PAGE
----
BOJ board rift over ambitious price goal will test Governor Kuroda

Mon May 27, 2013 1:58am EDT
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By Leika Kihara

TOKYO (Reuters) - A rift within the Bank of Japan's board over how to steer its radical monetary stimulus to end nearly two decades of damaging deflation underlined the early challenges Governor Haruhiko Kuroda faces in his efforts to foster sustained growth.

The differences of opinion were highlighted in the minutes of the April 26 meeting, which showed some policymakers opposed targeting 2 percent inflation in two years and called for more flexibility in guiding monetary policy.

The board also engaged in considerable debate over the recent bond market volatility that followed the BOJ's monetary easing on April 4, a sign the members were uneasy about the rise in borrowing costs that could undermine the central bank's ultra-loose policy.

"We're still seeing potential instability in the bond market," one member was quoted as saying in the minutes released on Monday.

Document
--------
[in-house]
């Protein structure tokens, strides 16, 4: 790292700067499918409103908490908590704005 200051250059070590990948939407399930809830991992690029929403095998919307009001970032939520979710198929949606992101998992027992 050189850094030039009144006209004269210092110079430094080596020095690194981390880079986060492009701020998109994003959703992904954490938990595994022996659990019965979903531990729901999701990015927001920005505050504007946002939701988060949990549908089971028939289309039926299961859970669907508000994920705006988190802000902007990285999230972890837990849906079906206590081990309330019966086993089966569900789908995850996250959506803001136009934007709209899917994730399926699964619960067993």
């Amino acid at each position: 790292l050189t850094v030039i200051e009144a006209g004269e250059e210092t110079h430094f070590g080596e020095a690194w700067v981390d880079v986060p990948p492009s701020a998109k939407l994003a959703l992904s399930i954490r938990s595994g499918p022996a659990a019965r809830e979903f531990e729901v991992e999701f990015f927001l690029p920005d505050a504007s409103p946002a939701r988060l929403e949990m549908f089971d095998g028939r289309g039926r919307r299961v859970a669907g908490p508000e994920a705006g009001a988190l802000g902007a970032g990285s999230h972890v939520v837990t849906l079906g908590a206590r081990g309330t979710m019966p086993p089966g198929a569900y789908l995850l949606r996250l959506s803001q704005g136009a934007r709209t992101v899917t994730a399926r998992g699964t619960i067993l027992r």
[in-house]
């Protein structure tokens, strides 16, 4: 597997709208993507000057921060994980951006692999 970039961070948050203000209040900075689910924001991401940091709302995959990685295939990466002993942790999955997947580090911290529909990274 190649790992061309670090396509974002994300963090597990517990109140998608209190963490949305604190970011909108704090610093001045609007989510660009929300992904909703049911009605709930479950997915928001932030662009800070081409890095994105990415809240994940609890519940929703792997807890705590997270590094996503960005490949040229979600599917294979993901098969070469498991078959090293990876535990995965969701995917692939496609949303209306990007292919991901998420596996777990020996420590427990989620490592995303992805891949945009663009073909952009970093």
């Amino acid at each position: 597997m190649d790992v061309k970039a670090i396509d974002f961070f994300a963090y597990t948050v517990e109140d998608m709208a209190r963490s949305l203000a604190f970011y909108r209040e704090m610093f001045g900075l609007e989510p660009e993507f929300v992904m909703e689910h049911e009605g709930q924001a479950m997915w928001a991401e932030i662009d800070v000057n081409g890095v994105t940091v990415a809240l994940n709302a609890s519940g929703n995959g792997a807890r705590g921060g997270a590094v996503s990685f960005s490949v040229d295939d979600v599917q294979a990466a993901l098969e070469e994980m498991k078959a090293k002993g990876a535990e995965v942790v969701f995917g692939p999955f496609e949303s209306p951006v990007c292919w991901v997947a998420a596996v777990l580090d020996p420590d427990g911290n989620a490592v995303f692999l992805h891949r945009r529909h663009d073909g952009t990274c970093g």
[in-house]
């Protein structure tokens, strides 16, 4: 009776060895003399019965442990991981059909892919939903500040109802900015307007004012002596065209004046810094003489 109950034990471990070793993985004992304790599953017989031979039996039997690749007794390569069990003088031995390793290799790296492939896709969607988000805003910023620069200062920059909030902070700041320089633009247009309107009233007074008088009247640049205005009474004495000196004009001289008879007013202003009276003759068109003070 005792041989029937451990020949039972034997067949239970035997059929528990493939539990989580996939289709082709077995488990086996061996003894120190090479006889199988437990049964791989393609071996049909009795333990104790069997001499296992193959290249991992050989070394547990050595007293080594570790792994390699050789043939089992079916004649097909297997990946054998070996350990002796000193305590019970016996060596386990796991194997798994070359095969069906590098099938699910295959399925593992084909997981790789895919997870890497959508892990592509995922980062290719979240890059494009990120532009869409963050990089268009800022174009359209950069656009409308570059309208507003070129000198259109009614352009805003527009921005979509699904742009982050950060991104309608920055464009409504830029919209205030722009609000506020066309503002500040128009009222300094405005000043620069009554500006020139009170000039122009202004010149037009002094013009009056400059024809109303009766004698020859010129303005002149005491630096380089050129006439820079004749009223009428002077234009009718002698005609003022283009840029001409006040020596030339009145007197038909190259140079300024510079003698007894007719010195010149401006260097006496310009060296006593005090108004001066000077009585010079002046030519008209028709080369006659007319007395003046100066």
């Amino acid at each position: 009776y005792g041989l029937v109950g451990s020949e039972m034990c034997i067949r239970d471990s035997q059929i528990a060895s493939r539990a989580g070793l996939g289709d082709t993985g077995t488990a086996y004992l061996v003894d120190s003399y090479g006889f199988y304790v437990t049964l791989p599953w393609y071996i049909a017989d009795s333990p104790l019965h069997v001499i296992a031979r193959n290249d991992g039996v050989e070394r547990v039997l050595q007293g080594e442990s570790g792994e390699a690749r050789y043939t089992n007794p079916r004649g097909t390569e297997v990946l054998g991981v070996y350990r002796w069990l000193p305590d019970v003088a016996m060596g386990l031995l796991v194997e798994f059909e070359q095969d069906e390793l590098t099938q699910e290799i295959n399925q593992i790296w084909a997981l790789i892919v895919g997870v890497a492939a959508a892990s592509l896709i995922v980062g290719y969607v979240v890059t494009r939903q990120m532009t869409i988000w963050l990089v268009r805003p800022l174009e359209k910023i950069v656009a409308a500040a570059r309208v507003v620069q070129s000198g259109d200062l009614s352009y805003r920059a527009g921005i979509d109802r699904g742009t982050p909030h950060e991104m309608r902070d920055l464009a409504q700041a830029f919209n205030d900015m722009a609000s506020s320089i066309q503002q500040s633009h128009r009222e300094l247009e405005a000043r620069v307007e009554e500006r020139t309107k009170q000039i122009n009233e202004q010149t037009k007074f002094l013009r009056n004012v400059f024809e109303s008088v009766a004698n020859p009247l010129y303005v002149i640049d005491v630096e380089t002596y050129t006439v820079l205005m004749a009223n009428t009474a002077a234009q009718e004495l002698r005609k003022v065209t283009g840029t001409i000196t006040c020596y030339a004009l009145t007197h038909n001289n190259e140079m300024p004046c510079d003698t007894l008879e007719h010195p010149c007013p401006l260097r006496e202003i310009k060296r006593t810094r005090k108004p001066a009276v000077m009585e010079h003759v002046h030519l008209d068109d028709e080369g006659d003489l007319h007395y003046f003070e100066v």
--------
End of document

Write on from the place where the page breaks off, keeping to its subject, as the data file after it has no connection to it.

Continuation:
The rift and the market volatility, which also hit Tokyo shares, pose a challenge to Prime Minister Shinzo Abe's sweeping monetary and fiscal expansionary policies aimed at reviving Japan's long-dormant economy.

They also underscore concerns, even within the BOJ, over the central bank's stimulus plan that relies heavily on lifting sentiment and creating expectations of future inflation and growth.

"Given how extreme the April easing step was, it's natural for disagreements to exist within the BOJ," said Yasuhide Yajima, chief economist at NLI Research Institute in Tokyo.

"Failure to meet the price target will test the BOJ's credibility. But the bank's policy itself is contradictory. When expectations of inflation heighten, bond yields will rise. The BOJ can't really do anything to stop that."   Continued...

A security personnel stands guard at the Bank of Japan building in Tokyo, May 22, 2013. REUTERS/Yuya Shino